What is God’s Plan for My Life?

You’ve probably heard the phrase, “God loves you and has a wonderful plan for your life!” It came up in a great discussion I was having with some good friends on Saturday. We talked about how this phrase actually isn’t very helpful – it makes us think we just need to find the blueprint and follow the plan in order for our lives to be wonderful. If our lives aren’t wonderful, we wonder if we’re somehow missing out on the perfect plan that God wants us to be following.

This can lead to paralysis in decision-making as we look for confirmation from God on which direction is part of “the plan.” While we should be looking for God’s guidance and direction in our lives, often we want everything spelled out in concrete before we move forward. Then we get frustrated when we don’t seem to get any clear answers from God. We can begin to question our ability to hear or wonder if he doesn’t care.

In Listening to God in Times of Choice, Gordon Smith writes,

God does not abandon us in a time of decision.
It is important to stress this because we will often feel the absence of God at the critical junctures of our lives. Many times God will seem silent, and we may think we have been deserted. We are children and God is our Father. But he is the Father of adult children. In times of decision the motives that drive us and the faith that nourishes us will be tried. God could give us simple answer; he knows what is best. But as adult children we discover that he often keeps a gentle distance, providing us with the necessary space to discern and in the process to mature our faith.

John Ortberg writes in a similar vein, in God is Closer Than You Think, that sometimes it’s better for us to wrestle and grapple with decisions without feeling clear direction from God because it helps us grow and challenges us to really assess our lives and take responsibility for our choices.

On one hand, it’s a huge relief to let go of the “there’s-only-one-right-plan” concept. On the other hand, it means we have more freedom than we sometimes want! In An Altar in the World, Barbara Brown Taylor writes about her experience with asking God about his plan for her life,

Then one night, when my whole heart was open to hearing from God what I was supposed to do with my life, God said, “Anything that pleases you.”
“What?” I said, resorting to words again, “What kind of answer is that?”
“Do anything that pleases you,” the voice in my head said again, “and belong to me.”
At one level, that answer was no help at all. The ball was back in my court again, where God had left me all kinds of room to lob it wherever I wanted . . . at another level, I was so relieved . . . Whatever I decided to do for a living, it was not what I did but how I did it that mattered.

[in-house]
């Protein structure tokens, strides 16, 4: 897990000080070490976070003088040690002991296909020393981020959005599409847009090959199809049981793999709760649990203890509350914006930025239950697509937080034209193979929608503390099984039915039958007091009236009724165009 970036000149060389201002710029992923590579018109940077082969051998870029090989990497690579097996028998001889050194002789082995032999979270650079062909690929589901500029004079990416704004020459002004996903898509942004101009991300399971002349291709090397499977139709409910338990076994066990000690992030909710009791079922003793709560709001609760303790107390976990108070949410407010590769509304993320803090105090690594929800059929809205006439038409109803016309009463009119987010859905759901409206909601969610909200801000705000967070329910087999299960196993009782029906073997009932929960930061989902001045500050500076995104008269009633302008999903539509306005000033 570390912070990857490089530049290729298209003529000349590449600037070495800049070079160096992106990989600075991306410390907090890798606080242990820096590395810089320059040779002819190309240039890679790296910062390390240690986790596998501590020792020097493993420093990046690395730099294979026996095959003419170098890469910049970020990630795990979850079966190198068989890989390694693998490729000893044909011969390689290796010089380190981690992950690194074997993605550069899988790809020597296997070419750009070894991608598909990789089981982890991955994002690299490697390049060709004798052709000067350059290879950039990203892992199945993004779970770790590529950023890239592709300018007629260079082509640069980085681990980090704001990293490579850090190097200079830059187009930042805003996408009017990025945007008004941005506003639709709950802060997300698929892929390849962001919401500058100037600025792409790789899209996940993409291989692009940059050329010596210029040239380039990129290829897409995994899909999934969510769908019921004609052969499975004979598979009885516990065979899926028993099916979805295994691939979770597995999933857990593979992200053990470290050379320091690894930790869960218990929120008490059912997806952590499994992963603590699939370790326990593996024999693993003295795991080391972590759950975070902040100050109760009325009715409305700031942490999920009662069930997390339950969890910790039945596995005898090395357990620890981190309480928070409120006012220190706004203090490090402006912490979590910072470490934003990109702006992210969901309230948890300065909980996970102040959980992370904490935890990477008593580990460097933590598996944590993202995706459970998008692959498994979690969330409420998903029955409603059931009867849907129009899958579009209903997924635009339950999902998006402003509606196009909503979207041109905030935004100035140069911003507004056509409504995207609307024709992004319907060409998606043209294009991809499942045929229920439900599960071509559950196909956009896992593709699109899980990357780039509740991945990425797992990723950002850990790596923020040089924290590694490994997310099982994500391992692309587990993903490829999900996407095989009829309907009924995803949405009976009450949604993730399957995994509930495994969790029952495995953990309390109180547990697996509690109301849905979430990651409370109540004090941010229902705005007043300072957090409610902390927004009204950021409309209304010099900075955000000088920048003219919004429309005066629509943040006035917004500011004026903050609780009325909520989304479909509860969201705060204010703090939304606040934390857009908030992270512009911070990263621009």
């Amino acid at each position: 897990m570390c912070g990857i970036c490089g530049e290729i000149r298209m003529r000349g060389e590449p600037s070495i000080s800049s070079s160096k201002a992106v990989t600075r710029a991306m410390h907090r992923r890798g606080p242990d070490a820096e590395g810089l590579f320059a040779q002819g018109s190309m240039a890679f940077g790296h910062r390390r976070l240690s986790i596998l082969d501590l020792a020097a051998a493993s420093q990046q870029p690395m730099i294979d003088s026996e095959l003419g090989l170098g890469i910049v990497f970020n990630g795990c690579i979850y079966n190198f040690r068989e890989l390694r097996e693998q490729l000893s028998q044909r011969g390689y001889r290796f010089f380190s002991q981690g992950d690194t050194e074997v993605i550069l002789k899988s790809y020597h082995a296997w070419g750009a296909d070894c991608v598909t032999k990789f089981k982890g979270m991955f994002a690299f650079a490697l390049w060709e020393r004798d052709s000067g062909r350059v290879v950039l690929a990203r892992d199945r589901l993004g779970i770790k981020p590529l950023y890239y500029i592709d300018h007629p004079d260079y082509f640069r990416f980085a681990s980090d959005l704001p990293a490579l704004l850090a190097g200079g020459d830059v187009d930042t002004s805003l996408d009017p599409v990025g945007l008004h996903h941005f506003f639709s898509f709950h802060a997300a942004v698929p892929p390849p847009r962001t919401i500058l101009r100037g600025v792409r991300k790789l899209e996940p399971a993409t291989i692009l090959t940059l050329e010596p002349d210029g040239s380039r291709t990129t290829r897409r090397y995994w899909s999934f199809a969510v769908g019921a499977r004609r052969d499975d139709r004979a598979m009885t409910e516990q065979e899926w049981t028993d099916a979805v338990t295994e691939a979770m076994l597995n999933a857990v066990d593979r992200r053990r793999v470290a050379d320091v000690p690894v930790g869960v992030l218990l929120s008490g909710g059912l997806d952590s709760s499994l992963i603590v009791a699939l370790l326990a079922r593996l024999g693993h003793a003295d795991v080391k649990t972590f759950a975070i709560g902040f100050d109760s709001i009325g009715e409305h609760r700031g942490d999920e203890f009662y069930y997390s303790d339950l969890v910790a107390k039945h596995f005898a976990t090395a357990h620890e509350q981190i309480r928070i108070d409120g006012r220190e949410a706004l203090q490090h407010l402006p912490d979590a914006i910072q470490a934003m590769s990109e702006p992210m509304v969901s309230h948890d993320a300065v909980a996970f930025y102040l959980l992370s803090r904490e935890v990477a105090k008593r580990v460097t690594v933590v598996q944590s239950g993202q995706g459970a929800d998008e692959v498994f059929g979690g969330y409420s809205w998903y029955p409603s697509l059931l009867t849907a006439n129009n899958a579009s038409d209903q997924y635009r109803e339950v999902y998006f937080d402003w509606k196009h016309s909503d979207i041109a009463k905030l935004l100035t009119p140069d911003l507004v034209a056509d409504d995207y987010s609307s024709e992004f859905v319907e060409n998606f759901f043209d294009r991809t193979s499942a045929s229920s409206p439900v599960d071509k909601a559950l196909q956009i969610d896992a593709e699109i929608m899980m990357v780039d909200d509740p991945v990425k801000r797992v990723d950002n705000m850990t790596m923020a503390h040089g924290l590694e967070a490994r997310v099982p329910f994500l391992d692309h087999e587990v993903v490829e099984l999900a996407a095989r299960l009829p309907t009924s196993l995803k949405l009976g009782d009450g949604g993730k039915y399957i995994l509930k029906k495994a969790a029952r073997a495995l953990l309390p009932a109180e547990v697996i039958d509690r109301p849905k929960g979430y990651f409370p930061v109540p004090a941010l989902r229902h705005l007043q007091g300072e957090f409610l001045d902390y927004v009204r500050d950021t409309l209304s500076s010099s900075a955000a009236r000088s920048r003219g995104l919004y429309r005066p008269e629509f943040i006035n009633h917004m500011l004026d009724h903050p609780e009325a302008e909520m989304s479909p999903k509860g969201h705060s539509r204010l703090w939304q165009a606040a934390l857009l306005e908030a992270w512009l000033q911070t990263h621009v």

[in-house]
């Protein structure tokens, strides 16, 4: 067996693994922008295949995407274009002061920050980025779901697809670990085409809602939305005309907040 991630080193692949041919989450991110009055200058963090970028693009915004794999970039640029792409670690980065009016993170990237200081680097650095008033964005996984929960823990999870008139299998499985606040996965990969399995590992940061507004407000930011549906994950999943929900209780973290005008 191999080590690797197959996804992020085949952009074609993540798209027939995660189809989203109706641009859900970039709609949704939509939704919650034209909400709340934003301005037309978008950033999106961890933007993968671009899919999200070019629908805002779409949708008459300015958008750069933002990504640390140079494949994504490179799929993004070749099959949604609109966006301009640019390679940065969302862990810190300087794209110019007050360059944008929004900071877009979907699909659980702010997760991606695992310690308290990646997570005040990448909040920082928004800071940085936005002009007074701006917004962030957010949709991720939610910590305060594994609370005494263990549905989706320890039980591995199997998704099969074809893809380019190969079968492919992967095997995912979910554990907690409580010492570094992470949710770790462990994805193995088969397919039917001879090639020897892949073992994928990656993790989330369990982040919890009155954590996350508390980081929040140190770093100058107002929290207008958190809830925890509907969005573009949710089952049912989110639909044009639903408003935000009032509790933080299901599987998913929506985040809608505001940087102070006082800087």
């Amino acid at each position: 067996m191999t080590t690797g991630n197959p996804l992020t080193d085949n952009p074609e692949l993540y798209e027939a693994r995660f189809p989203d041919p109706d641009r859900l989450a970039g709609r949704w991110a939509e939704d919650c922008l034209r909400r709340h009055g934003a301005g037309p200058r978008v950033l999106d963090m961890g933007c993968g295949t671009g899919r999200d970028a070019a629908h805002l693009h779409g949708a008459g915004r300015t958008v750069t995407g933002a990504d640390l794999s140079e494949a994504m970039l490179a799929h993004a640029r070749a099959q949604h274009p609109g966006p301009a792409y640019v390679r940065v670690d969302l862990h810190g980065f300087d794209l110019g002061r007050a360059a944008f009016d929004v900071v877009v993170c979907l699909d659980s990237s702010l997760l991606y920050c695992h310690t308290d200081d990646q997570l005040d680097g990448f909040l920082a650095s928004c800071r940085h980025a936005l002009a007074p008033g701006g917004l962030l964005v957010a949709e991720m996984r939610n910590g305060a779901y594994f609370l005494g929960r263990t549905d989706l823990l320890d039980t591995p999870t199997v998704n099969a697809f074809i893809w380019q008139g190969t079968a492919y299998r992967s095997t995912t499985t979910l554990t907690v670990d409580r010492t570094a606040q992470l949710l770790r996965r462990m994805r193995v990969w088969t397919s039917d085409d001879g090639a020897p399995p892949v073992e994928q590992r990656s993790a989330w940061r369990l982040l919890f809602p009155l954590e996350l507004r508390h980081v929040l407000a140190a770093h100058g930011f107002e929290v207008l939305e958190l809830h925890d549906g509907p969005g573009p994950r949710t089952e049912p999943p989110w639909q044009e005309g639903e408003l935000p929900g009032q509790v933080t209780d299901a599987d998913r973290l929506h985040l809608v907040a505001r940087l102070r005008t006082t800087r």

All of this is summed up succinctly with, “Love God and then do as you please” (St. Augustine).

If you’re struggling with the idea that you’re missing out on God’s plan for your life, or wondering if you’re not listening hard enough, I’d recommend taking some time to examine your expectations. Do you actually care more about “the plan” than you do about knowing God? It might be time to let go.

5 thoughts on “What is God’s Plan for My Life?

  1. I found Barbara Taylor’s remark to be true in my life. In college, I realized that God wanted me to give him full control in my life. It was a struggle, because I had thought I knew what I wanted. However, when I yielded that control to Him, I experienced freedom! And I didn’t worry about the future. It has been a blessed life!

  2. It is time to let go – you are right on that.
    “God’s plan for your life” has also been marketed with the “at the center of God’s Will” label. I really think there are lots of things in life that have nothing to do with “God’s Will.” Does it matter if I work at company A or company B? Does it matter if I marry her or her? God’s will is moral – live the right way (righteously). If you are doing that, either at company A or B, then feel free to make those decisions on your own. You will want to surround yourself with good advice, and ask God for wisdom.
    You will be free of the guilt, uncertainty, and the paralysis of indecision.

    • Yeah – the “Center of God’s Will” phrase is another one that can be more harmful than helpful because we start second-guessing everything in case it’s a millimeter out of alignment with the “center.” I think these phrases can be descriptive of how we feel about our lives at times, but the trouble occurs when we want to make them prescriptive.

  3. Natasha, I would argue that there is not even such a thing as the “center” of God’s Will. IF that is the model, what happens if I make a wrong decision, such as marrying the “wrong” person? How do I ever get back on the right track? How do I ever return to the center? I will forever be relegated to somewhere on the periphery of God’s Will(or at least as long as the current spouse lives and the “right” spouse is still available, and we can turn the clock back…). really???? Ouch!! There are so many variables, and choices, and forks in the road that I believe the whole idea of one set plan – the center of God’s Will, is an unattainable model. All it does is create indecision, guilt, manipulation and anguish.
    Thus, I believe it is a very poor model just as you argue the blueprint model is an inadequate way to describe our walk of faith with God.

    • I totally agree that there isn’t such as a thing as the “center” of God’s will – I think looking at life like this makes us fearful when God’s will for us is freedom. I liked your point as well that God’s will is about how we live (righteously) rather than about what exactly we do.

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